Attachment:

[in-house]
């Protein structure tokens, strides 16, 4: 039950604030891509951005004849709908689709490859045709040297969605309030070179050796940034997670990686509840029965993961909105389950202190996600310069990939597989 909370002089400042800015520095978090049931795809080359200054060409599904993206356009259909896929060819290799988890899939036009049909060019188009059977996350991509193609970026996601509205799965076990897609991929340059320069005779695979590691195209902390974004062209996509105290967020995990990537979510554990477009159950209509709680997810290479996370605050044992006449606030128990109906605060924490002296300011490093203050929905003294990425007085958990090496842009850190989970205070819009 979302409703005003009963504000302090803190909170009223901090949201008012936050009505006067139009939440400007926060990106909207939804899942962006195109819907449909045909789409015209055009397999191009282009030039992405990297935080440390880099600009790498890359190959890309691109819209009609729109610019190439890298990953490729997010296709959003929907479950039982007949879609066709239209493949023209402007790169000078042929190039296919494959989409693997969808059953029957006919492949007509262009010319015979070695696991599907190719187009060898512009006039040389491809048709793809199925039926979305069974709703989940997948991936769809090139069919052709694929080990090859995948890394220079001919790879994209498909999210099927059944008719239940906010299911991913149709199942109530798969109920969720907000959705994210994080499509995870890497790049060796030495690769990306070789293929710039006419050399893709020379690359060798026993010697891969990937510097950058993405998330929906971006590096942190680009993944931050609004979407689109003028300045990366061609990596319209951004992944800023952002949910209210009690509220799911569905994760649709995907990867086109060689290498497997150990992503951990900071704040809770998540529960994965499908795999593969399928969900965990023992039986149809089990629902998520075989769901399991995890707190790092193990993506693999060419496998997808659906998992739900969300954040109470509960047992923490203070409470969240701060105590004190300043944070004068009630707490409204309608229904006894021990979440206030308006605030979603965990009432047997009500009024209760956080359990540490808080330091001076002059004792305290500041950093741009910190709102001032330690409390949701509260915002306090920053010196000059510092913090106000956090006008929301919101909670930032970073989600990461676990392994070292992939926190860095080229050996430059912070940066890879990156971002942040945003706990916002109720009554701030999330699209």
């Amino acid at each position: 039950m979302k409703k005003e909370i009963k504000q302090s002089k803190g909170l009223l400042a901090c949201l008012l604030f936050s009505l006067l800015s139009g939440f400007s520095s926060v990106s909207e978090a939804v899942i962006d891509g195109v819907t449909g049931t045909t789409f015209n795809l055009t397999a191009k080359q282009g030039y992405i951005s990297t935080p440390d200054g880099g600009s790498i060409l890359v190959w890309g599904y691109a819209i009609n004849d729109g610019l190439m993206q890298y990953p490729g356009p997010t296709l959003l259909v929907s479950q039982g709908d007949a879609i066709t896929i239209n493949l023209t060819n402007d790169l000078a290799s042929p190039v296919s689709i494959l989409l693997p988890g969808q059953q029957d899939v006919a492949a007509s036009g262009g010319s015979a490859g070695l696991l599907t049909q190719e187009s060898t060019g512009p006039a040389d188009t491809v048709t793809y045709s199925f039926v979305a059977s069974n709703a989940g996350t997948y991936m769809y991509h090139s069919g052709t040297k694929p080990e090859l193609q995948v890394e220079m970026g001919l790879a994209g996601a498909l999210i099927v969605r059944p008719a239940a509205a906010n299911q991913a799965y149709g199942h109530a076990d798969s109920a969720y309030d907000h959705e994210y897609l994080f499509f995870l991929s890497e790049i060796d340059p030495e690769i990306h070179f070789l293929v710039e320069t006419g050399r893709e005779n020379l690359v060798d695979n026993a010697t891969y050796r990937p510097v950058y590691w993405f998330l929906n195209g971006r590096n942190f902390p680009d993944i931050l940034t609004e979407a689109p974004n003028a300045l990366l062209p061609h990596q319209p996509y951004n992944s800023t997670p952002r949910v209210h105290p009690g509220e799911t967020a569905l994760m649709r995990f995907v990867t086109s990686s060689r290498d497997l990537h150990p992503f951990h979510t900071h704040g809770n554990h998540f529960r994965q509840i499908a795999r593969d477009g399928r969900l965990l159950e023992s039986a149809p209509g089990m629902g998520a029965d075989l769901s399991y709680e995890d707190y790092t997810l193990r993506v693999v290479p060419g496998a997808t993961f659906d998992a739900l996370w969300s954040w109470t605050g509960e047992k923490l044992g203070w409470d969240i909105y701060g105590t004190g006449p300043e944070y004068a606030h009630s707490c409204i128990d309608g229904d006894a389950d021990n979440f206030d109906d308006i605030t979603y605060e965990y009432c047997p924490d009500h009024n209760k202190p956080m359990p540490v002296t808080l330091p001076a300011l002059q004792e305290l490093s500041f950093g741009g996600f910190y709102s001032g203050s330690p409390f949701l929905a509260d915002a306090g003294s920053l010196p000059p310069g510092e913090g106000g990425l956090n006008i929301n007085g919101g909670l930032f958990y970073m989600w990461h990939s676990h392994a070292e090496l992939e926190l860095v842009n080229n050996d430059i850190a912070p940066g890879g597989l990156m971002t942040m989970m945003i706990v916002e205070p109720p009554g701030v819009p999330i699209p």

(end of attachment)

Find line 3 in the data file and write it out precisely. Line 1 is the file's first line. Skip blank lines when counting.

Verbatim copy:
């Amino acid at each position: 039950m979302k409703k005003e909370i009963k504000q302090s002089k803190g909170l009223l400042a901090c949201l008012l604030f936050s009505l006067l800015s139009g939440f400007s520095s926060v990106s909207e978090a939804v899942i962006d891509g195109v819907t449909g049931t045909t789409f015209n795809l055009t397999a191009k080359q282009g030039y992405i951005s990297t935080p440390d200054g880099g600009s790498i060409l890359v190959w890309g599904y691109a819209i009609n004849d729109g610019l190439m993206q890298y990953p490729g356009p997010t296709l959003l259909v929907s479950q039982g709908d007949a879609i066709t896929i239209n493949l023209t060819n402007d790169l000078a290799s042929p190039v296919s689709i494959l989409l693997p988890g969808q059953q029957d899939v006919a492949a007509s036009g262009g010319s015979a490859g070695l696991l599907t049909q190719e187009s060898t060019g512009p006039a040389d188009t491809v048709t793809y045709s199925f039926v979305a059977s069974n709703a989940g996350t997948y991936m769809y991509h090139s069919g052709t040297k694929p080990e090859l193609q995948v890394e220079m970026g001919l790879a994209g996601a498909l999210i099927v969605r059944p008719a239940a509205a906010n299911q991913a799965y149709g199942h109530a076990d798969s109920a969720y309030d907000h959705e994210y897609l994080f499509f995870l991929s890497e790049i060796d340059p030495e690769i990306h070179f070789l293929v710039e320069t006419g050399r893709e005779n020379l690359v060798d695979n026993a010697t891969y050796r990937p510097v950058y590691w993405f998330l929906n195209g971006r590096n942190f902390p680009d993944i931050l940034t609004e979407a689109p974004n003028a300045l990366l062209p061609h990596q319209p996509y951004n992944s800023t997670p952002r949910v209210h105290p009690g509220e799911t967020a569905l994760m649709r995990f995907v990867t086109s990686s060689r290498d497997l990537h150990p992503f951990h979510t900071h704040g809770n554990h998540f529960r994965q509840i499908a795999r593969d477009g399928r969900l965990l159950e023992s039986a149809p209509g089990m629902g998520a029965d075989l769901s399991y709680e995890d707190y790092t997810l193990r993506v693999v290479p060419g496998a997808t993961f659906d998992a739900l996370w969300s954040w109470t605050g509960e047992k923490l044992g203070w409470d969240i909105y701060g105590t004190g006449p300043e944070y004068a606030h009630s707490c409204i128990d309608g229904d006894a389950d021990n979440f206030d109906d308006i605030t979603y605060e965990y009432c047997p924490d009500h009024n209760k202190p956080m359990p540490v002296t808080l330091p001076a300011l002059q004792e305290l490093s500041f950093g741009g996600f910190y709102s001032g203050s330690p409390f949701l929905a509260d915002a306090g003294s920053l010196p000059p310069g510092e913090g106000g990425l956090n006008i929301n007085g919101g909670l930032f958990y970073m989600w990461h990939s676990h392994a070292e090496l992939e926190l860095v842009n080229n050996d430059i850190a912070p940066g890879g597989l990156m971002t942040m989970m945003i706990v916002e205070p109720p009554g701030v819009p999330i699209p």